Step 5: Add permissions to your Azure client

Use the clientId uuid you just got and the key vault name to give your client the appropriate permissions. You can also do this through the UI if you like.

az keyvault set-policy -n {keyVaultName} --key-permissions sign --spn {clientId}

Disregard the garbage output. Toss it out with your indie integrity. Er, you can manually inspect the output json to check to be sure the actual permissions were added.

Oh, but don’t forget: We need to actually get the cert before we can sign with it:

keyvault set-policy -n plugins --certificate-permissions get --spn {clientId}

You can verify all went well on the website.

Navigate to your Key Vault. Under “Settings” click “Access Policies”. You should see an “Application” with the following policies in place:

Sign and Get. Get and Sign.

Step 6: Package things up

Do you have something to actually sign yet?

InnoSetup is what many people package Windows installers with.

It is on the list of pre-installed software on GitHub Action’s windows-latest (Windows Server 2022) environment. So on GitHub you don’t need to install anything to create an installer that installs things.

Yes, msix is a thing. If you can figure out how to do that nicely with a few lines of easy to read config, let me know! It looked like an unfriendly birds nest of xml and json to me. 🪹🍝

Step 7: Sign with Azure SignTool

Things get a bit hairy now.

Azure provides docs around accessing keys from GitHub Actions, however they reference a now-deprecated Azure-official GitHub Action which leads to some dead end suggesting to “pass a custom script” to the more general Azure CLI Action.

Corporate dysfunction aside, our goal is to use something something like signtool (Window’s code signing program) to sign things with the cert.

Enter Azure SignTool.

This (somewhat confusingly) is an unofficial project run by a GitHub employee, but referenced by official Microsoft documentation as The Way to Sign with Azure Key Vault and The Way To Use Key Vault for GitHub Actions Secrets. However those are only pieces of the puzzle and contain some issues, so I recommend following this flow:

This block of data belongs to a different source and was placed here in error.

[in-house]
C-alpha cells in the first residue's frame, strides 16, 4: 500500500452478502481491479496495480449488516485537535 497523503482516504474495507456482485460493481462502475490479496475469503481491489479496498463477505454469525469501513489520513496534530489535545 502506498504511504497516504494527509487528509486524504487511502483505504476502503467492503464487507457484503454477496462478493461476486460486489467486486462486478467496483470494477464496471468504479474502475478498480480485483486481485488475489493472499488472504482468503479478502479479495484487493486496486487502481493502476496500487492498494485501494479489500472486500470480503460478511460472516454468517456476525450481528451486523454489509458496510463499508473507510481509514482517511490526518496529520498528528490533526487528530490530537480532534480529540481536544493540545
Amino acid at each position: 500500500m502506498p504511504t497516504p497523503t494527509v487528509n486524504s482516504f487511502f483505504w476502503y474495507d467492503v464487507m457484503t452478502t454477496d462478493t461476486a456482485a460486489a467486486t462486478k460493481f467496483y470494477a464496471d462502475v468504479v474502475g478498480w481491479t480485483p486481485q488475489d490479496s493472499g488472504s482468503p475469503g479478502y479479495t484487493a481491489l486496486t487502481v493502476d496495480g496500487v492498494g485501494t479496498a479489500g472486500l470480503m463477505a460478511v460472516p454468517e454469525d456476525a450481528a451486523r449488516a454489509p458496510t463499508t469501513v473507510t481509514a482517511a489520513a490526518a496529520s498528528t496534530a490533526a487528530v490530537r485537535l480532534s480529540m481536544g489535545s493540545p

Add AzureSignTool as a step in CI like so:

dotnet tool install --global AzureSignTool 

Note that you don’t need to run the az tool to login, like you might see in other guides.

Ready for more magic incantations?🪄

You’ll run this command to actually sign your installer:

AzureSignTool sign -kvu "${{ secrets.AZURE_KEY_VAULT_URI }}" -kvi "${{ secrets.AZURE_CLIENT_ID }}" -kvt "${{ secrets.AZURE_TENANT_ID }}"-kvs "${{ secrets.AZURE_CLIENT_SECRET }}" -kvc ${{ secrets.AZURE_CERT_NAME }} -tr -v yourInstaller.exe

This means adding the following 5 secrets to your GitHub repo:

AZURE_KEY_VAULT_URI For unknown reasons, this is an https URI? It is located on your key vault page
AZURE_CLIENT_ID (uuid from the awkward json result we had above)
AZURE_CLIENT_SECRET(string from the awkward json)
AZURE_CERT_NAME This is just the name of your cert on Azure, you can grab it from the UI. Note that the official Microsoft docs for pipeline signing call this “AzureKeyVaultName” which is terrible — both the key vault and the certificate have names. You’ll want to pass the certificate name to -kvc.